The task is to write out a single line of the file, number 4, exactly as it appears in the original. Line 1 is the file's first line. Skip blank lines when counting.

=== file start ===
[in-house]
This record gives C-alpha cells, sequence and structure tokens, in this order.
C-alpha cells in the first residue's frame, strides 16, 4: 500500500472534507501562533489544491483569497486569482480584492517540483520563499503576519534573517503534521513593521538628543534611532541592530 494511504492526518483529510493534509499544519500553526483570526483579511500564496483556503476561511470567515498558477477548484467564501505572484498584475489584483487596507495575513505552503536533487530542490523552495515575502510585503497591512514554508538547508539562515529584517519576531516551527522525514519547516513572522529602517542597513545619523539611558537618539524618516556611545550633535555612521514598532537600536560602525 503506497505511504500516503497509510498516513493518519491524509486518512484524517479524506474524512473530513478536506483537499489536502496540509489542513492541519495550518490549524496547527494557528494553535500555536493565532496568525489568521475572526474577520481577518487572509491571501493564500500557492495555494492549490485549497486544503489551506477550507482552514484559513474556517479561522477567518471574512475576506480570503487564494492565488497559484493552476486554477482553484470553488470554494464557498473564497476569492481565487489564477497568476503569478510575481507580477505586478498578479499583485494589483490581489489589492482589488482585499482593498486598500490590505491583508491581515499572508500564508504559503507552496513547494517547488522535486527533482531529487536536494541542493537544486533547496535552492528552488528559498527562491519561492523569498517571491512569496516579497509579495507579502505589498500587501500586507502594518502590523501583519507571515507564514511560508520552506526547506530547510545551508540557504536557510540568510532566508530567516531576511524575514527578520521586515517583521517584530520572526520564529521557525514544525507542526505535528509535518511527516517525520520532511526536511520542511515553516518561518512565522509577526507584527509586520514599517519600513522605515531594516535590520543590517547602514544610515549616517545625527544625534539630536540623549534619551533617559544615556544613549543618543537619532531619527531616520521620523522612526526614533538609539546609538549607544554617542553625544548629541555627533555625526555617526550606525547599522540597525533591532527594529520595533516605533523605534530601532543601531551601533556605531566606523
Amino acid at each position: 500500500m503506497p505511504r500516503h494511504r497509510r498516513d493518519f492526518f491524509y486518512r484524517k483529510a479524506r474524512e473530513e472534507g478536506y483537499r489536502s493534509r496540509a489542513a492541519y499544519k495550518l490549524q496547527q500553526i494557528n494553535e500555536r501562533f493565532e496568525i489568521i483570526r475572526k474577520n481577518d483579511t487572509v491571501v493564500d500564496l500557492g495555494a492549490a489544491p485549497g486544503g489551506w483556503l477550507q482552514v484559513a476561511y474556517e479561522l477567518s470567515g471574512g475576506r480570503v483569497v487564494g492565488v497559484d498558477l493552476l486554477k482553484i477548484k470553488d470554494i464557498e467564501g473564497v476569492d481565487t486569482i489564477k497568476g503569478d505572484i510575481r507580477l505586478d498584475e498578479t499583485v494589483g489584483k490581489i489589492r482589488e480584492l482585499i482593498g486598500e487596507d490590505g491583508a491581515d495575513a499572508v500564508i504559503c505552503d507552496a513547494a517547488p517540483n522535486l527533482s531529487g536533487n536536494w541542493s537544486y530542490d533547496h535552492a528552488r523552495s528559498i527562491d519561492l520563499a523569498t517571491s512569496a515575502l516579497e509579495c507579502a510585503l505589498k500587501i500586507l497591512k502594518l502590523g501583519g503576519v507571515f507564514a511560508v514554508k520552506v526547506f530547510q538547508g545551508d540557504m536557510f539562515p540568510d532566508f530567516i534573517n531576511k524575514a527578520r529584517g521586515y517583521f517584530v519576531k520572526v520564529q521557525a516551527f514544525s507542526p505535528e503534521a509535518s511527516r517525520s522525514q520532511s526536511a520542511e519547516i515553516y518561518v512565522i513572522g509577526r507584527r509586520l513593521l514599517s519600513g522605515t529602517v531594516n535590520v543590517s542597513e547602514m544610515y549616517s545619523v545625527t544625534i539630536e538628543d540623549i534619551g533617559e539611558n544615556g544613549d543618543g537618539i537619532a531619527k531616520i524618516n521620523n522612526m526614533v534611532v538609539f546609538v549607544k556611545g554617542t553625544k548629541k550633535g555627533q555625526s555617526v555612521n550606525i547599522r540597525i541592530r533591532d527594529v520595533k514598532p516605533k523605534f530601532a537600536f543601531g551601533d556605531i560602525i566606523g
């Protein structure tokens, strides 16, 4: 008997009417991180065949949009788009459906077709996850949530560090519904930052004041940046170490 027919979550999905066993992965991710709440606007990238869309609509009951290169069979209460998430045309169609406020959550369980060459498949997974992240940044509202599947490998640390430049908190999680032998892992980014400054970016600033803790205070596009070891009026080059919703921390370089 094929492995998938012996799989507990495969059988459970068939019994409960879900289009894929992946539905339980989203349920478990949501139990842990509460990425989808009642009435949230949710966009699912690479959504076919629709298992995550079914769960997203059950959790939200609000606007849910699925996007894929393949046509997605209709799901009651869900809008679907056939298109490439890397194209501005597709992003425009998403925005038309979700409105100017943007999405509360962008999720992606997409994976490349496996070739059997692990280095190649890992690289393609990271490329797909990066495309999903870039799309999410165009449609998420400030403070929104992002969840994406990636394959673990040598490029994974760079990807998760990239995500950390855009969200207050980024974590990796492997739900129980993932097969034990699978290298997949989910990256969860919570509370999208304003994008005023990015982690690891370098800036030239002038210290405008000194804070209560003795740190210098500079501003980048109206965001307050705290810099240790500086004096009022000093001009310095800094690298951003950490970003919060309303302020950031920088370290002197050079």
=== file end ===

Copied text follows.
Amino acid at each position: 500500500m503506497p505511504r500516503h494511504r497509510r498516513d493518519f492526518f491524509y486518512r484524517k483529510a479524506r474524512e473530513e472534507g478536506y483537499r489536502s493534509r496540509a489542513a492541519y499544519k495550518l490549524q496547527q500553526i494557528n494553535e500555536r501562533f493565532e496568525i489568521i483570526r475572526k474577520n481577518d483579511t487572509v491571501v493564500d500564496l500557492g495555494a492549490a489544491p485549497g486544503g489551506w483556503l477550507q482552514v484559513a476561511y474556517e479561522l477567518s470567515g471574512g475576506r480570503v483569497v487564494g492565488v497559484d498558477l493552476l486554477k482553484i477548484k470553488d470554494i464557498e467564501g473564497v476569492d481565487t486569482i489564477k497568476g503569478d505572484i510575481r507580477l505586478d498584475e498578479t499583485v494589483g489584483k490581489i489589492r482589488e480584492l482585499i482593498g486598500e487596507d490590505g491583508a491581515d495575513a499572508v500564508i504559503c505552503d507552496a513547494a517547488p517540483n522535486l527533482s531529487g536533487n536536494w541542493s537544486y530542490d533547496h535552492a528552488r523552495s528559498i527562491d519561492l520563499a523569498t517571491s512569496a515575502l516579497e509579495c507579502a510585503l505589498k500587501i500586507l497591512k502594518l502590523g501583519g503576519v507571515f507564514a511560508v514554508k520552506v526547506f530547510q538547508g545551508d540557504m536557510f539562515p540568510d532566508f530567516i534573517n531576511k524575514a527578520r529584517g521586515y517583521f517584530v519576531k520572526v520564529q521557525a516551527f514544525s507542526p505535528e503534521a509535518s511527516r517525520s522525514q520532511s526536511a520542511e519547516i515553516y518561518v512565522i513572522g509577526r507584527r509586520l513593521l514599517s519600513g522605515t529602517v531594516n535590520v543590517s542597513e547602514m544610515y549616517s545619523v545625527t544625534i539630536e538628543d540623549i534619551g533617559e539611558n544615556g544613549d543618543g537618539i537619532a531619527k531616520i524618516n521620523n522612526m526614533v534611532v538609539f546609538v549607544k556611545g554617542t553625544k548629541k550633535g555627533q555625526s555617526v555612521n550606525i547599522r540597525i541592530r533591532d527594529v520595533k514598532p516605533k523605534f530601532a537600536f543601531g551601533d556605531i560602525i566606523g